SKUNK-CABBAGE (SYMPLOCARPUS FOETIDUS)
Neither cabbage nor skunk, this Nova Scotian member of the tropical arum family is unique. Its odd purplish flower spathe erupts from the soil in March, producing enough metabolic heat to raise the soil temperature. By early summer the plant, with its broad, flat leaves, spans more than a metre (3 feet) across.
Aside from the visual impact, the swampy woods that house it have the distinctive fragrance of the familiar black-and-white rodent after which the plant was named.
In case you are not deterred by the odour, the plant contains crystal bundles of calcium oxalates, which produce severe inflammation (burning) in the mouth and throat.
The greatest concentration of the toxin occurs in the leaves.
Calcium oxalate, a compound derived from oxalic acid, as well as enzymes that trigger the release of histamine in the bloodstream of persons who ingest the leaves. Oxalates are needle-like crystals, which, when eaten, may pierce the mouth, throat, and digestive tract as they pass through, causing, at the very least, intense discomfort.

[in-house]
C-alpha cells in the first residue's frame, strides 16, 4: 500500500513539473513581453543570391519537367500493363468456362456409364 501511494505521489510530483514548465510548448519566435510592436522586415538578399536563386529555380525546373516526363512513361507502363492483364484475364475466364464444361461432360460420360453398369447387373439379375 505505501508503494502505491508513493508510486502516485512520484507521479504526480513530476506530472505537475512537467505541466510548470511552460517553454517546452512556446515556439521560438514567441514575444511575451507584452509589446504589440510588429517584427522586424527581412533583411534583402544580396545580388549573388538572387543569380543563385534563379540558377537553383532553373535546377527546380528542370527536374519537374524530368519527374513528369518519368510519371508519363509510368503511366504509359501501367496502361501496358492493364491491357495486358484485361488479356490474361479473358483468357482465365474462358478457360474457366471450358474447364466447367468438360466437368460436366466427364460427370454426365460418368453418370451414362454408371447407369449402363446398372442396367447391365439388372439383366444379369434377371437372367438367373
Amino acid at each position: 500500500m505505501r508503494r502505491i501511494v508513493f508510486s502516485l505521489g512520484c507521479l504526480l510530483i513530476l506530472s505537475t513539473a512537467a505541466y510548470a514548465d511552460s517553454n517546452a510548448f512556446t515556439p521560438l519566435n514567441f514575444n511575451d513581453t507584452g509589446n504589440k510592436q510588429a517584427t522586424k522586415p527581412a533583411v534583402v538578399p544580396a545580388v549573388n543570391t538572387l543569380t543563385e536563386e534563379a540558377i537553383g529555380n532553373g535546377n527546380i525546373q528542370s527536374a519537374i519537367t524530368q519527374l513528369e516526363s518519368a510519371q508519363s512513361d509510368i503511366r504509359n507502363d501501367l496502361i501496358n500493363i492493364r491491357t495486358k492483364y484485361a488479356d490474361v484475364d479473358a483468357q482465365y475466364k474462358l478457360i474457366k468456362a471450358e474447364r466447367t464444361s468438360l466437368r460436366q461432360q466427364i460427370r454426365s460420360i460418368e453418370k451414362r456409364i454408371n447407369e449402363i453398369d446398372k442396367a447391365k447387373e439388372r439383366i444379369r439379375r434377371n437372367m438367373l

TYPICAL POISONING SCENARIO
The main problem lies with infants, toddlers, or pets who, once attracted to the showy flowers and foliage, may nibble on the leaves. If arums are kept out of curious mouths, there is little further risk, as they are quite safe to handle.
Even small doses of oxalate toxin is enough to cause intense sensations of burning in the mouth and throat, swelling, and choking.
In larger doses, oxalate causes severe digestive upset, breathing difficulties, and—if enough is consumed—convulsions, coma, and death. Recovery from severe oxalate poisoning is possible, but permanent liver and kidney damage may have occurred.
SKUNK-CABBAGE POISON INFORMATION
Oxalates are unstable salts of oxalic acid. When eaten, they break down to release the highly poisonous acid.
The sour flavour of sorrel (Rumex species), wood sorrel (Oxalis), and even rhubarb is due to the presence of the acid.
Some plants may contain differing amounts of potassium or calcium salts, rendering them unsafe, particularly in the buckwheat and goosefoot families.